It seems, according to damn near every review out there for this one, that I’ve saved the best for last when it comes to martial arts films. Shaolin Master Killer, better known in English as The 36th Chamber of Shaolin, is very much like its brethren; a showcase for fight scenes and martial arts skills, and little else. Where Shaolin succeeds where others fail, however, is in the hook; Gordon Liu’s character must make his way through 35 chambers of Shaolin martial arts training before he can be called a master. So why 36 instead of 35? That, I will leave up to you to discover, as this is certainly worth watching, especially if you never have.
Liu is Liu Yu-de, a young student who ends up being drafted by his teacher into a small-scale rebellion covertly taking place in his town. Unfortunately, soon after he does this, the rebellion is cracked down on hard, and the government kills all of his friends and his teacher, and basically leaves Yu-de for dead. He gets away, however, and makes his way to the local Shaolin temple, famous for their martial arts, in order to become their newest disciple, so he can learn the skills necessary to return and wage a one-man war on the corrupt establishment. One may wonder why someone who enlists in a Shaolin order is so bent on vengeance, and how that must conflict with the peaceful ways of the temple; don’t worry, it is addressed in the film. But, plot aside, you’re not here for the story; you’re here for the fights. In that respect, I guess the film is successful, but only because everything is choreographed down to a T, so much so that it shows glaringly. Sure, the perfectly choreographed fights are impressive, but it still doesn’t take away from the fact that they are perfectly choreographed, and thus somewhat unrealistic. Plus, the sound effects used for every single blow in the film seemed to all be from a stock portfolio of generic “POW”, “BAM”, “WHACK” sound effects, which got a little annoying. The showcase is, of course, the many chambers within the Shaolin temple through which Yu-de, now going by the amusing name of San Ta, learns and refines his martial arts skills. We don’t go through every single chamber, but it is definitely the centerpiece, taking up most of the running time, and thankfully it’s pretty enjoyable. Each chamber we do see is unique and offers something new and different for Yu-de as a character and a fighter, and it’s this that makes it as engaging as it is. I will say though, the film does try its best with the overdubbing, but the quality of the recorded voices was a little too good compared to the actual scenes they were used in, so it was still pretty noticeable, so, once again, heads up for that.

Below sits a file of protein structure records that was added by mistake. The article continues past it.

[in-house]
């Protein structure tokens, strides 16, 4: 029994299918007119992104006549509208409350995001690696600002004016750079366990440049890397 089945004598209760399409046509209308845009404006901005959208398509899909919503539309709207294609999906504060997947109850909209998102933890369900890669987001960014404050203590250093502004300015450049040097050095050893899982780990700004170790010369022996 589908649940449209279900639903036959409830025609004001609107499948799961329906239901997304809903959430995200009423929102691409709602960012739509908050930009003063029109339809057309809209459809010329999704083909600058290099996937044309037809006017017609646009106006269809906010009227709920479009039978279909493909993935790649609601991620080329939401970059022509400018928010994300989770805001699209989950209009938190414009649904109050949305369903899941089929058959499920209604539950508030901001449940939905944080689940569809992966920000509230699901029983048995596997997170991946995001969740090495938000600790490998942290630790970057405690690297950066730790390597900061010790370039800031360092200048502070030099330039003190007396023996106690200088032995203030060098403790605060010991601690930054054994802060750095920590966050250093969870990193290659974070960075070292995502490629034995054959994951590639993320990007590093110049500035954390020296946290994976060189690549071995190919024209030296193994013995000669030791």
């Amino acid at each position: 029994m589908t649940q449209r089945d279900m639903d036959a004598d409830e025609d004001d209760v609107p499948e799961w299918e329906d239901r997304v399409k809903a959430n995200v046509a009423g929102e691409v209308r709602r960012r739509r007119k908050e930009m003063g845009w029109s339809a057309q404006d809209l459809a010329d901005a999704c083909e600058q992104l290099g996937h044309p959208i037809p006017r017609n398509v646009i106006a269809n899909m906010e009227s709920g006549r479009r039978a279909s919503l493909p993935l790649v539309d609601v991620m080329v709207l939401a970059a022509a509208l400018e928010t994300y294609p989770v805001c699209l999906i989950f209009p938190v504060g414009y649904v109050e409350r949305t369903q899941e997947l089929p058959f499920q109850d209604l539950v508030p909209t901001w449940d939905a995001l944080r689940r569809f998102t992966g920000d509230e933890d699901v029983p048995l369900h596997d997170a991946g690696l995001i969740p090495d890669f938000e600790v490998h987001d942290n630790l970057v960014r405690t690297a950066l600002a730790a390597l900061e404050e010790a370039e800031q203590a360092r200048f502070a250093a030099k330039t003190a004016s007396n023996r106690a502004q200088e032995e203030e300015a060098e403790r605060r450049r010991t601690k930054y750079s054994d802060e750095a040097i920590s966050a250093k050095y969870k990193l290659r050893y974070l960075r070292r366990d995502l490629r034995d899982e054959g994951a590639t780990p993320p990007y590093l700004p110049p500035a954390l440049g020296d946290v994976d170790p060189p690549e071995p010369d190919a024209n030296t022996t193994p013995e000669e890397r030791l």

I was more than a bit taken back by the ending, which was so abrupt it actually made me wonder if a scene or two had been chopped off or otherwise removed entirely to adhere to some requirement toward the running time. This aside, though, I can see why many proclaim this to be the best kung fu film of all time. I don’t know if I would agree, though; this would probably rank on par with Wu Du in my general preference list, but it wouldn’t surpass it. It suffers from most, if not all, of the same deficiencies that Wu Du does, but doesn’t have as many of the strengths. Still, I did enjoy this quite a bit, so in that regard, the film accomplishes its goal.
Arbitrary Rating: 8/10